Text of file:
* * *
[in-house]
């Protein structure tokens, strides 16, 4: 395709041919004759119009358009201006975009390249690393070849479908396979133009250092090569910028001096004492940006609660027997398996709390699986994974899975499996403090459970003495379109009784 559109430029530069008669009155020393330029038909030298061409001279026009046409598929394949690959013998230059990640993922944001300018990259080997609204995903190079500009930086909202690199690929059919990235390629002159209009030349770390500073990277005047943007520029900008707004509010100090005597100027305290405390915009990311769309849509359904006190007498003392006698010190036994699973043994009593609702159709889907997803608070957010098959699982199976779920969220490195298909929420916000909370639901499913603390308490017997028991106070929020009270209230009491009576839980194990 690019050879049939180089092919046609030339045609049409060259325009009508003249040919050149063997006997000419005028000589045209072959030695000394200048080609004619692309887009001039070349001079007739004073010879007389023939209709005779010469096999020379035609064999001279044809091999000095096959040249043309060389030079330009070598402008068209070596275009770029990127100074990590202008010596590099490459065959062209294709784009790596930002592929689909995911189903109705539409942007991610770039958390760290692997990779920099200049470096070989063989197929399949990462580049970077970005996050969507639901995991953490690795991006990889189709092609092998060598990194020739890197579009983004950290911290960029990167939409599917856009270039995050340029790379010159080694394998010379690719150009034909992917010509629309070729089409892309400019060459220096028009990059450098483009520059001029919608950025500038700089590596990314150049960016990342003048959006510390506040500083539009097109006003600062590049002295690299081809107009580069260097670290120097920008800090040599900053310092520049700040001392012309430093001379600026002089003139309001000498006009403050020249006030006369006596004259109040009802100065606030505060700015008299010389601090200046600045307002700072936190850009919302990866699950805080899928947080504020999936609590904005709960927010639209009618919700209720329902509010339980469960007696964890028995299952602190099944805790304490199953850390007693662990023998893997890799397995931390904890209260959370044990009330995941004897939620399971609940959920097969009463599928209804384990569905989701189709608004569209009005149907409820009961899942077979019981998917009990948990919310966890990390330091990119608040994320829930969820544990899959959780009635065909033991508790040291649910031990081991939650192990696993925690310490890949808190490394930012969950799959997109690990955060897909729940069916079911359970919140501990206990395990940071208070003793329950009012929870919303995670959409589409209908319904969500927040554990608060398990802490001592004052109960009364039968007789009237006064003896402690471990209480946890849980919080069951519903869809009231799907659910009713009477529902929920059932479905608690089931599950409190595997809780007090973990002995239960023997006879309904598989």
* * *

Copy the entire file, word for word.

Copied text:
[in-house]
């Protein structure tokens, strides 16, 4: 395709041919004759119009358009201006975009390249690393070849479908396979133009250092090569910028001096004492940006609660027997398996709390699986994974899975499996403090459970003495379109009784 559109430029530069008669009155020393330029038909030298061409001279026009046409598929394949690959013998230059990640993922944001300018990259080997609204995903190079500009930086909202690199690929059919990235390629002159209009030349770390500073990277005047943007520029900008707004509010100090005597100027305290405390915009990311769309849509359904006190007498003392006698010190036994699973043994009593609702159709889907997803608070957010098959699982199976779920969220490195298909929420916000909370639901499913603390308490017997028991106070929020009270209230009491009576839980194990 690019050879049939180089092919046609030339045609049409060259325009009508003249040919050149063997006997000419005028000589045209072959030695000394200048080609004619692309887009001039070349001079007739004073010879007389023939209709005779010469096999020379035609064999001279044809091999000095096959040249043309060389030079330009070598402008068209070596275009770029990127100074990590202008010596590099490459065959062209294709784009790596930002592929689909995911189903109705539409942007991610770039958390760290692997990779920099200049470096070989063989197929399949990462580049970077970005996050969507639901995991953490690795991006990889189709092609092998060598990194020739890197579009983004950290911290960029990167939409599917856009270039995050340029790379010159080694394998010379690719150009034909992917010509629309070729089409892309400019060459220096028009990059450098483009520059001029919608950025500038700089590596990314150049960016990342003048959006510390506040500083539009097109006003600062590049002295690299081809107009580069260097670290120097920008800090040599900053310092520049700040001392012309430093001379600026002089003139309001000498006009403050020249006030006369006596004259109040009802100065606030505060700015008299010389601090200046600045307002700072936190850009919302990866699950805080899928947080504020999936609590904005709960927010639209009618919700209720329902509010339980469960007696964890028995299952602190099944805790304490199953850390007693662990023998893997890799397995931390904890209260959370044990009330995941004897939620399971609940959920097969009463599928209804384990569905989701189709608004569209009005149907409820009961899942077979019981998917009990948990919310966890990390330091990119608040994320829930969820544990899959959780009635065909033991508790040291649910031990081991939650192990696993925690310490890949808190490394930012969950799959997109690990955060897909729940069916079911359970919140501990206990395990940071208070003793329950009012929870919303995670959409589409209908319904969500927040554990608060398990802490001592004052109960009364039968007789009237006064003896402690471990209480946890849980919080069951519903869809009231799907659910009713009477529902929920059932479905608690089931599950409190595997809780007090973990002995239960023997006879309904598989």